• That may be increasingly less of an issue than we might thing. 3D printing has already reached the point where someone used it to build a foot-bridge in place. We very well may be close to the point where all that is needed is power and feed stock.

      This doesn’t mean our colonists would be changing computers and personal communication devices every few years, and they would likely be precious items due to difficulty in fabrication and lack of huge factories. It does mean that they wouldn’t likely be stuck with 1900 technology. It would mean that, without updated templates and a large enough population, they would be stuck at a particular technological level for a long time.

  4. Depending on where you look, it takes maybe five acres per person, but it’s worth noting that US homesteads ranged from 160 to 320 and, for ranching, 640 acres per family. With an average family size of five, that’s 32, 64, and 128 acres per person. Keep in mind that production of fiber to cloth the family as well as meat. A colony ship of 5,000 people would require from 160,000 to maybe 320,000 acres of growing space, including for livestock. For a colony ship of 5,000, this is 160,000 to 320,000 acres. That’s a square up to 22.36 miles on each side, not including area required to produce oxygen. Our colony ship starts to resemble something out of Rendezvous with Rama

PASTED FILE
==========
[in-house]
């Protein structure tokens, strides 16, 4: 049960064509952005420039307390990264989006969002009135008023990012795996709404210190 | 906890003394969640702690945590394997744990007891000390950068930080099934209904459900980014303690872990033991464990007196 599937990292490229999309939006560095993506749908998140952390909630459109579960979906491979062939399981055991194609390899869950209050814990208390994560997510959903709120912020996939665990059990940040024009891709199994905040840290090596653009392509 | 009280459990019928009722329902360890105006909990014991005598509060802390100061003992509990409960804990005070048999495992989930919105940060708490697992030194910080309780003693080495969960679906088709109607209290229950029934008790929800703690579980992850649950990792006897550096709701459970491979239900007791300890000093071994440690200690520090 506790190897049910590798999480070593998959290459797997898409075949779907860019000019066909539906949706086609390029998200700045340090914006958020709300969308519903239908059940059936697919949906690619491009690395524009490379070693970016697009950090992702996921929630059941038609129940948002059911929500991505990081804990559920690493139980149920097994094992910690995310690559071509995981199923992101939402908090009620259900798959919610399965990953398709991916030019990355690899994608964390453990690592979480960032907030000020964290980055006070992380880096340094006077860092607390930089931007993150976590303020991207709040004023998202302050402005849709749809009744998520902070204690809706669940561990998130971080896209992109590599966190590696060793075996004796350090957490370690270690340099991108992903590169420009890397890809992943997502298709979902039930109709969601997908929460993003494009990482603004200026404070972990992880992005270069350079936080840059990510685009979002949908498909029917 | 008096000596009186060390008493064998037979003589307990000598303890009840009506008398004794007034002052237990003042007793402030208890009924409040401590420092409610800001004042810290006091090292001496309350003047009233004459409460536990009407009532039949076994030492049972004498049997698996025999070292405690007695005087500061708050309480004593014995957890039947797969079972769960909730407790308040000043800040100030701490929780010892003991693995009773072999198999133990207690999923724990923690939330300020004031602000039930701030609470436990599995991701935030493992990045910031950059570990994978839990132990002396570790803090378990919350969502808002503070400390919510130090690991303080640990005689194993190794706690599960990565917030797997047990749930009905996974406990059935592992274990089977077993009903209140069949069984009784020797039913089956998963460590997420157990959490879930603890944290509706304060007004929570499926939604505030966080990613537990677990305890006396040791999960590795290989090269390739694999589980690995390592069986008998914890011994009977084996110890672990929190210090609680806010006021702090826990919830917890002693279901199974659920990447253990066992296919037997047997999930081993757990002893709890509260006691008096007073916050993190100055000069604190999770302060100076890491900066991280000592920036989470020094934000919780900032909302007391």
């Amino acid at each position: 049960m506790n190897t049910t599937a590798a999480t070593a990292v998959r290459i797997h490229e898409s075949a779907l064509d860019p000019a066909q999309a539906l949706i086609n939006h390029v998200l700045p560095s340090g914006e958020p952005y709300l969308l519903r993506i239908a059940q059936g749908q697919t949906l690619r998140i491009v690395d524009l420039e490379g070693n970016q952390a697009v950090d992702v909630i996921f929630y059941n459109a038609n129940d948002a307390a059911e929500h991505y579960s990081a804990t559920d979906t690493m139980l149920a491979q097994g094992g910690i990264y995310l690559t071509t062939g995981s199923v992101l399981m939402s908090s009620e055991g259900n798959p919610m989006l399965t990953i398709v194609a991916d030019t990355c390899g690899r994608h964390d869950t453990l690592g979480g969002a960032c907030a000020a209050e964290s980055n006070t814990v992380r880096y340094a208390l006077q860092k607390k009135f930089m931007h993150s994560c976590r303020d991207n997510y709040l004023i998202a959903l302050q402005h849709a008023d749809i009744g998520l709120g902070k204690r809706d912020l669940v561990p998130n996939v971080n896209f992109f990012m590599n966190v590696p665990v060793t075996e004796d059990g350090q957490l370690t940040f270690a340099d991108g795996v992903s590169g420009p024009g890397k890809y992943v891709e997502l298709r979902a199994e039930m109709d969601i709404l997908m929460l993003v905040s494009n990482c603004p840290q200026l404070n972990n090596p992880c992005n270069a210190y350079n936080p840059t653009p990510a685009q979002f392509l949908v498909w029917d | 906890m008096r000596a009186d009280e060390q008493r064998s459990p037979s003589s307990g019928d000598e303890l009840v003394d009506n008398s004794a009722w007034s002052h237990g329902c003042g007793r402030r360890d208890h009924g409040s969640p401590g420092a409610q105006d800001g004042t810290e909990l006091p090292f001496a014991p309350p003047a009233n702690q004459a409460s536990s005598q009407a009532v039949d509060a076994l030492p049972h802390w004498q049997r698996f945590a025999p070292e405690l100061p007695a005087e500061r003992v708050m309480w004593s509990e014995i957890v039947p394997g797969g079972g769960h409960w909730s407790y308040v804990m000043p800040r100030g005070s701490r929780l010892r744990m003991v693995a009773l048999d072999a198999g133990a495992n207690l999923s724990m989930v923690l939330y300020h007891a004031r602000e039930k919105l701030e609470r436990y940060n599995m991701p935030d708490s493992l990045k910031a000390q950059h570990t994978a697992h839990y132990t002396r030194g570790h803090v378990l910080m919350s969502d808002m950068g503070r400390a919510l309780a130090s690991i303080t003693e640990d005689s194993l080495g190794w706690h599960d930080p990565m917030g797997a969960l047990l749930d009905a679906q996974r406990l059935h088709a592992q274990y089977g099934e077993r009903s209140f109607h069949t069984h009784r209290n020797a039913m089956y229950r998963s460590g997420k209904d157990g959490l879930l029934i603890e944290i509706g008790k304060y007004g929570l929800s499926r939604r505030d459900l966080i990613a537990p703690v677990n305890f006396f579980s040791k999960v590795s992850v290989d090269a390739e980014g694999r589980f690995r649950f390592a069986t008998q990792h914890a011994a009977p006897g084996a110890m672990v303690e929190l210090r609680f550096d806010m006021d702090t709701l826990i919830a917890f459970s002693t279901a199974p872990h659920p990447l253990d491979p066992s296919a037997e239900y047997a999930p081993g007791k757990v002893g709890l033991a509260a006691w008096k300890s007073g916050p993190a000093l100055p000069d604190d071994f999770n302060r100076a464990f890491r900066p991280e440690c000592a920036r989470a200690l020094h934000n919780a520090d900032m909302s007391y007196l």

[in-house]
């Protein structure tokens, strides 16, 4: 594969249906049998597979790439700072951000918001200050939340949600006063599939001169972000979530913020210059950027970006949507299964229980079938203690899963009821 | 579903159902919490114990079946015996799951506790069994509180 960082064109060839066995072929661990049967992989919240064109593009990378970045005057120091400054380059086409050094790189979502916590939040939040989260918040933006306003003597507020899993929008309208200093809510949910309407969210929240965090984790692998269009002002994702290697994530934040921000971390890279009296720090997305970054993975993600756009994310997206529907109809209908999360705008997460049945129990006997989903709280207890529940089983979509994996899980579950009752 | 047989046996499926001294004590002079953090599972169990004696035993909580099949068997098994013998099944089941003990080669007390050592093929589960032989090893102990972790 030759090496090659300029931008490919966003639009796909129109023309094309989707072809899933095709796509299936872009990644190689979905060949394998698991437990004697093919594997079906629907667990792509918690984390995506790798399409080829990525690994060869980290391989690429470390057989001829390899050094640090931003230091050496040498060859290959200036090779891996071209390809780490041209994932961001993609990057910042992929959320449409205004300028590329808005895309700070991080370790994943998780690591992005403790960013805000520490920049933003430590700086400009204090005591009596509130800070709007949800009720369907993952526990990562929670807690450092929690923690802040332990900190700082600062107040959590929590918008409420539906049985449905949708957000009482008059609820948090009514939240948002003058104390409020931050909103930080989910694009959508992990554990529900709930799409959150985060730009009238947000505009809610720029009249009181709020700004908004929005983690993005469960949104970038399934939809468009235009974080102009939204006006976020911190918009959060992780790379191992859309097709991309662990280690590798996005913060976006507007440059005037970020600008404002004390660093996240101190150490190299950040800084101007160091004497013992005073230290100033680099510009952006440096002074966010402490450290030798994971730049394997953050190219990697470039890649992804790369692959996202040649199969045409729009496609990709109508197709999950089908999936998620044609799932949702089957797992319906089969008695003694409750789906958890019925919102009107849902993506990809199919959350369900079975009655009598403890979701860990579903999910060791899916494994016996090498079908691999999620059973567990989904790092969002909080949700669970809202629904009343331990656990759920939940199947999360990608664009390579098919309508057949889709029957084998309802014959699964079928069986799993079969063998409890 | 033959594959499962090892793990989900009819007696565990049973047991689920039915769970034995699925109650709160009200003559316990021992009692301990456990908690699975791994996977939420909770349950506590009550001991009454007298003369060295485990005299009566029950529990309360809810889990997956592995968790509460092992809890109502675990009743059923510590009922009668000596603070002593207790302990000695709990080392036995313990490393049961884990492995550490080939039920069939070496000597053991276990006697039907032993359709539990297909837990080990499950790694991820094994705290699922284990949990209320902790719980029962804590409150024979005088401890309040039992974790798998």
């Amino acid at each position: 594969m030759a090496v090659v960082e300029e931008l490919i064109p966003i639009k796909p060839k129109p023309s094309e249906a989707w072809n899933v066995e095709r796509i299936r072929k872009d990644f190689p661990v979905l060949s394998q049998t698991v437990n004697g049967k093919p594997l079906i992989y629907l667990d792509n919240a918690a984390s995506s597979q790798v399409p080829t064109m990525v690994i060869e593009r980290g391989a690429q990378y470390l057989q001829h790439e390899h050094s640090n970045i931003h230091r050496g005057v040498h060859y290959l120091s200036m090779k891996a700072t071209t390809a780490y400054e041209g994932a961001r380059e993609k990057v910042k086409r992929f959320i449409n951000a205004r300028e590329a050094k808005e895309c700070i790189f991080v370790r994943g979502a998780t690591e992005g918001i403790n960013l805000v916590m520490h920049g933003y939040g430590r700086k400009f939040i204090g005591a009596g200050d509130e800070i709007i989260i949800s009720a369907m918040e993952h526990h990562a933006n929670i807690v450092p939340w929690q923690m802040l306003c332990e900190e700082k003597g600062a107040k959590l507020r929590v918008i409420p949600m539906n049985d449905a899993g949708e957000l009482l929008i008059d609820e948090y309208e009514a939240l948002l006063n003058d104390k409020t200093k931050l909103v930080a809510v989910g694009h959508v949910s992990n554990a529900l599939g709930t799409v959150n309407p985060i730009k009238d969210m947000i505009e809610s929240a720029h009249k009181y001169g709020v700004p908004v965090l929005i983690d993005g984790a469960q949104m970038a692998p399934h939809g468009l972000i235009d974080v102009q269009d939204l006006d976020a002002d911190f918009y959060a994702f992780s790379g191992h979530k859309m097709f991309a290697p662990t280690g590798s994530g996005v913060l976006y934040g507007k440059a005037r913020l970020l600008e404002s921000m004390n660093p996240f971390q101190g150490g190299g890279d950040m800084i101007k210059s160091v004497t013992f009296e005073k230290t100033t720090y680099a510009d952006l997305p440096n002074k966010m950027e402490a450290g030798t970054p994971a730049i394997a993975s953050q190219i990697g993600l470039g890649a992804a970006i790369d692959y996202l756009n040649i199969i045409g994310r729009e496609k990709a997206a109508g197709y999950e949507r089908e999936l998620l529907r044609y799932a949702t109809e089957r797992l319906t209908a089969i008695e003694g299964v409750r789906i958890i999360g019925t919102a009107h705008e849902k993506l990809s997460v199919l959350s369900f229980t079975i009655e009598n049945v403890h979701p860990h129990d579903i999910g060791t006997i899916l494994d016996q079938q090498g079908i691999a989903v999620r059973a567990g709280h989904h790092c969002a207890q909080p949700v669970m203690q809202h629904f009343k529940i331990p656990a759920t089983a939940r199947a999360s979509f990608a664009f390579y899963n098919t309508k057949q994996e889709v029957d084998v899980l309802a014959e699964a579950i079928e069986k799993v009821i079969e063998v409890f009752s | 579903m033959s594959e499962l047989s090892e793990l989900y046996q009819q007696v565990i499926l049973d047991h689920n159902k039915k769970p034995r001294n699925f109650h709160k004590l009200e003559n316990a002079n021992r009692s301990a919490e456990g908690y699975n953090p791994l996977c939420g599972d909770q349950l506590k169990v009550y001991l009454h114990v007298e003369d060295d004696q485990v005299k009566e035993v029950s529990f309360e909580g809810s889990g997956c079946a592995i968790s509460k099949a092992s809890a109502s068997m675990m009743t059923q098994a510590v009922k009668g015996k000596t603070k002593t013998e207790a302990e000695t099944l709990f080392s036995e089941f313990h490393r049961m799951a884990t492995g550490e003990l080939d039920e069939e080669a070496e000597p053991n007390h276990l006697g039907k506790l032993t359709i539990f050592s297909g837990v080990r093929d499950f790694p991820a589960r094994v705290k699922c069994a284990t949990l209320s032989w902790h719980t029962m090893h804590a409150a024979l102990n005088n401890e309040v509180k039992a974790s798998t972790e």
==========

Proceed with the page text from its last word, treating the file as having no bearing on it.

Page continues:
Or people could subsist primarily on yeast and algae, with just enough grown to keep an interesting diet. No idea how that would reduce the area requirement per person, but with yeast and algae this area can be vertical.

    • On a colony ship you would have complete control over the environment. Perfect weather, perfect sunlight, perfect rainfall, perfect nutrient flow. You could get three or four very productive harvests per ‘year’.

      For short stalked crops you could stack your surface area to take advantage of overhead volume, converting surface area to volume.

      And why does corn have to be eight feet tall? You get a larger ear, and more kernels?

      • On a ship you could create microclimates walled off from one another – look at Slow Train to Arcturus, Dave Freer’s take on a generation ship.

      • No, corn doesn’t have to be as high as an elephant’s eye, and sweet corn and pop corn isn’t. There’s a reason for things, though, and plants produce the energy to make those ears of corn. All plant doesn’t help, but hardly any plant doesn’t help, either, when it’s three ears to a stalk and especially if you’re pulling corn by hand. I have had to stoop to pull sweet corn, but never again.

        There’s also the fodder issue. A missionary in Africa ran into this with some high yield millet that was supposed to help the locals. The locals laughed because there wasn’t enough stalk to use as fodder, and it was so short that it was hard to harvest by hand.

        Here’s something else: What is optimal for colony ship conditions may not be optimal for a planet. Modern corn hybrids, at least those locally, are just fine if there’s plenty of irrigation and fertilizer, and you can plant the things so dang close you don’t see how it can grow. But for dry land farming it doesn’t do so hot.

  5. Spiders?!? The one insect that turns me into a Kung Fu master every summer?* No thanks.
    * They like to build webs between a porch pillar and the wall in front of the front door at Redquarters. Every night. And I tend to blunder into them once a week or so, with the usual arm waving and flailing seen in C-grade karate movies.